• Each of the rendering servers has at least one cache 108 in which volume data sets retrieved from the storage server 102 can be stored. Each rendering server may have a plurality of caches. One or more Graphics Processing Units (GPUs) 110, 120, 122, 124, 126 are integral with or connected to each rendering server and under the control of that rendering server. A GPU is a specialized processor that offloads three dimensional graphics rendering from a microprocessor. Whereas CPUs typically have a few cores (2-8 for example) GPUs often have hundreds or more and so are more suited to finer grained parallel tasks like ray casting. This may offer large performance benefits for graphics rendering as well as other complex algorithms where the algorithms are appropriately designed to make benefit of the GPU resources.
  • Images are rendered at the data centre from the volume data stored at the storage server 102 using any suitable rendering algorithm. Examples of suitable rendering algorithms include but are not limited to ray-casting and marching cubes. The images rendered at the data centre 100 can then be served to remote client machines. The images may be served over a hospital intranet 112 or through a communications network 116. The communications network may be any appropriate network. Examples of appropriate networks are Local Area Networks (LAN), Wide Area Networks (WAN), Public Switched Telephone Networks (PSTN), the Internet and Virtual Private Networks (VPN). The network 116 can be a wireless network or a wired network or combinations of these.
  • The files may be transferred using any appropriate file transfer protocol. A non-exhaustive list of examples of appropriate file transfer protocols is HTTP, FTP, SFTP, SCP. The files are transferred to a remote client. In the examples described herein remote clients include hospital work stations 114, laptops or netbooks 118. The rendered images may be optionally displayed at the remote client or on any appropriate display.
  • Volume data sets are large in size and transferring such data sets to client machines 114, 118 over networks which may have low-bandwidth causes delays in interaction with the data sets. In addition, parts of the data may be lost or become corrupted during the transfer process. Volume rendering is also highly computationally and memory intensive and imposes cumbersome restrictions on client machines 114, 118 in terms of their CPUs and GPUs. A relatively low specification client machine such as netbook 118 may lack the resources to execute appropriate rendering algorithms, which may leave the user unable to view the data remotely. By using clusters of GPUs at a data center as described herein these issues are addressed. For example, this enables hospital-scale deployment of remote rendering of medical volume data. In addition, by concentrating the required computing power in a data centre 100 it may also be possible to leverage efficiencies and economies of scale such as by reducing installation costs.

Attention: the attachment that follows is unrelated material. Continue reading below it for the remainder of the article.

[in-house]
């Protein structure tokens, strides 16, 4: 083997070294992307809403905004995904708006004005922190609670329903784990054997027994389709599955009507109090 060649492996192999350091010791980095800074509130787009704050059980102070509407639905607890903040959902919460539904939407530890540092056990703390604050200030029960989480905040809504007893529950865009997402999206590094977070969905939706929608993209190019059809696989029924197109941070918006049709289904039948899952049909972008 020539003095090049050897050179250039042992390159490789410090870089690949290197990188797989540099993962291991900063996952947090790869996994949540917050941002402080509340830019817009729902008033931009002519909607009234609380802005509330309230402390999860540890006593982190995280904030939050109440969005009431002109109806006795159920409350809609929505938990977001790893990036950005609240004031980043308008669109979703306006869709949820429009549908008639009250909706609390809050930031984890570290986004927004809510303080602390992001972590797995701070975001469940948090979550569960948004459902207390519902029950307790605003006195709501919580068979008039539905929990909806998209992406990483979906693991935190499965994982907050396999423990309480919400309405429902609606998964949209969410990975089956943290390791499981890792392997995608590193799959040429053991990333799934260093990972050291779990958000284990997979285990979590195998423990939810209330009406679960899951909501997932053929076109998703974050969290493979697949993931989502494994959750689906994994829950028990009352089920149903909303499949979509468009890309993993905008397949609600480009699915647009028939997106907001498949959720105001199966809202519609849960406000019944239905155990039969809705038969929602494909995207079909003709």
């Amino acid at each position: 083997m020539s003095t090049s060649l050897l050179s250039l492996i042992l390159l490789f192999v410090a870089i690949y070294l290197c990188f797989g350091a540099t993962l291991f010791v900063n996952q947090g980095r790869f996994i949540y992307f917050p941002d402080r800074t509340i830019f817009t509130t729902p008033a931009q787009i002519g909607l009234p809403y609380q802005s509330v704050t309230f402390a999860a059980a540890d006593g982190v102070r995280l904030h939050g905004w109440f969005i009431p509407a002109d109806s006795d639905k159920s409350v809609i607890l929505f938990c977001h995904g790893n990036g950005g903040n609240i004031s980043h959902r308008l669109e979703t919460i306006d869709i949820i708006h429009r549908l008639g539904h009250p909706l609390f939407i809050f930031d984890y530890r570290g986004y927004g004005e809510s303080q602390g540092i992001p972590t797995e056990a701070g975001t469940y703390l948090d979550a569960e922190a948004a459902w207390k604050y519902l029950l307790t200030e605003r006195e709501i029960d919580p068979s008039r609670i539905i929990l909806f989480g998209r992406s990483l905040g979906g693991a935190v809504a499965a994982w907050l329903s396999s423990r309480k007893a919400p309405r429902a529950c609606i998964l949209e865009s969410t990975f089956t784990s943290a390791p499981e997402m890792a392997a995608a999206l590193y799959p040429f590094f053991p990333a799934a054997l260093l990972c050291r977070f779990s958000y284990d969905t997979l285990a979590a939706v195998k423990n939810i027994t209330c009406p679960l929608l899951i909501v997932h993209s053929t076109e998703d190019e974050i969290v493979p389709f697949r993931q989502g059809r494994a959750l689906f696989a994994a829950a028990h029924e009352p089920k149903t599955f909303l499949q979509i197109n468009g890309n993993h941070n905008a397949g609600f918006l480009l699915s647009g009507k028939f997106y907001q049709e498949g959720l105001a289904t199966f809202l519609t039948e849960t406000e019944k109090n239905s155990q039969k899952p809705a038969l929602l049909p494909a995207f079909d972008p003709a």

• Using clusters of GPUs yields challenges related to simultaneous clients, load balancing, transport and efficiency. For example, simultaneous volume rendering is carried out at the data centre for a plurality of data sets and served to client machines 114, 118 at remote locations. Users of client machines can include radiologists, surgeons, oncologists, general practitioners, patients or any other appropriate user. To most efficiently make use of the available resources load balancing is performed among the multiple processors to achieve scaleability and serve many different clients simultaneously. Load balancing techniques can be used to select an appropriate GPU. In the examples herein the rendering server can be selected by looking for the GPU with the most free memory and returning its host's address to the client. However, any appropriate load balancing mechanism can be used. Examples of load balancing mechanisms are round robin or random choice algorithms. Other factors may be taken into account when selecting which GPU to use. A non-exhaustive list of factors is; a server's reported load, recent response times, up/down status (determined by a monitoring poll of some kind), number of active connections, geographic location, capabilities, or how much traffic a rendering server has recently been assigned. Multiple layers of load balancing may be used. For example, load balancing between master rendering servers (in cases where two or more master rendering servers are provided), load balancing between rendering servers associated with a particular master rendering server, load balancing between GPUs associated with a particular rendering server.
  • In the examples described herein volume rendering may be carried out by graphics processing units of which there is at least one integral with or connected to each rendering server. GPUs 110,120, 122,124,126 may provide efficient volume rendering due to their parallelism, their built in tri-linear texture sampling and their superior memory bandwidth (as compared with CPUs).
  • Client side software is optionally provided on the client machines 114, 118 to enable an end user to request and view images rendered at the data centre 100. In an example the client side software is a thin client which may provide a graphical user interface to a rendering service provided by the data center 100. In an example the thin client provides the ability to control the rendering service to load volume data sets from the storage server 102 to a GPU at the data center 100, to choose a rendering mode, to interactively manipulate a viewpoint and transfer functions; and to define and interactively manipulate clipping planes or carry out any other appropriate task.